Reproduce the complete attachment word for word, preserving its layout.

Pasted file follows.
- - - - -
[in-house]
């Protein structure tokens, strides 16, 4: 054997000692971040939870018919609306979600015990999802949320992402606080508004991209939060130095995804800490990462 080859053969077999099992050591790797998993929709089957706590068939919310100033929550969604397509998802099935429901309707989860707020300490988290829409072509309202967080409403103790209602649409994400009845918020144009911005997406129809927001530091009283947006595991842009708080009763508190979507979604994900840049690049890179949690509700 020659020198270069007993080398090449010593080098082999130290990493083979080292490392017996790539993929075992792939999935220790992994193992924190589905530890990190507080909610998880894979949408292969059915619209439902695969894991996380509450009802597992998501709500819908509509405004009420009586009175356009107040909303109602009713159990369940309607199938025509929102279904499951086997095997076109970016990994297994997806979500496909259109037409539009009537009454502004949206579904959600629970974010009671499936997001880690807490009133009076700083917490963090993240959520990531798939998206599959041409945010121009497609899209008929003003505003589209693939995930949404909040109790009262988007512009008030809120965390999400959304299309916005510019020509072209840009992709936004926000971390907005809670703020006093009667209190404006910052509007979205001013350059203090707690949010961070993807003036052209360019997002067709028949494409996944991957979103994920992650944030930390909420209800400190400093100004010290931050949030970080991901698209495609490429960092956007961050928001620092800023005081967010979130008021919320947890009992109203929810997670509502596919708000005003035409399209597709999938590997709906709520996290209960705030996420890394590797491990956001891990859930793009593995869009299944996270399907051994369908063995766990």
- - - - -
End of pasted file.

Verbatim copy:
[in-house]
């Protein structure tokens, strides 16, 4: 054997000692971040939870018919609306979600015990999802949320992402606080508004991209939060130095995804800490990462 080859053969077999099992050591790797998993929709089957706590068939919310100033929550969604397509998802099935429901309707989860707020300490988290829409072509309202967080409403103790209602649409994400009845918020144009911005997406129809927001530091009283947006595991842009708080009763508190979507979604994900840049690049890179949690509700 020659020198270069007993080398090449010593080098082999130290990493083979080292490392017996790539993929075992792939999935220790992994193992924190589905530890990190507080909610998880894979949408292969059915619209439902695969894991996380509450009802597992998501709500819908509509405004009420009586009175356009107040909303109602009713159990369940309607199938025509929102279904499951086997095997076109970016990994297994997806979500496909259109037409539009009537009454502004949206579904959600629970974010009671499936997001880690807490009133009076700083917490963090993240959520990531798939998206599959041409945010121009497609899209008929003003505003589209693939995930949404909040109790009262988007512009008030809120965390999400959304299309916005510019020509072209840009992709936004926000971390907005809670703020006093009667209190404006910052509007979205001013350059203090707690949010961070993807003036052209360019997002067709028949494409996944991957979103994920992650944030930390909420209800400190400093100004010290931050949030970080991901698209495609490429960092956007961050928001620092800023005081967010979130008021919320947890009992109203929810997670509502596919708000005003035409399209597709999938590997709906709520996290209960705030996420890394590797491990956001891990859930793009593995869009299944996270399907051994369908063995766990």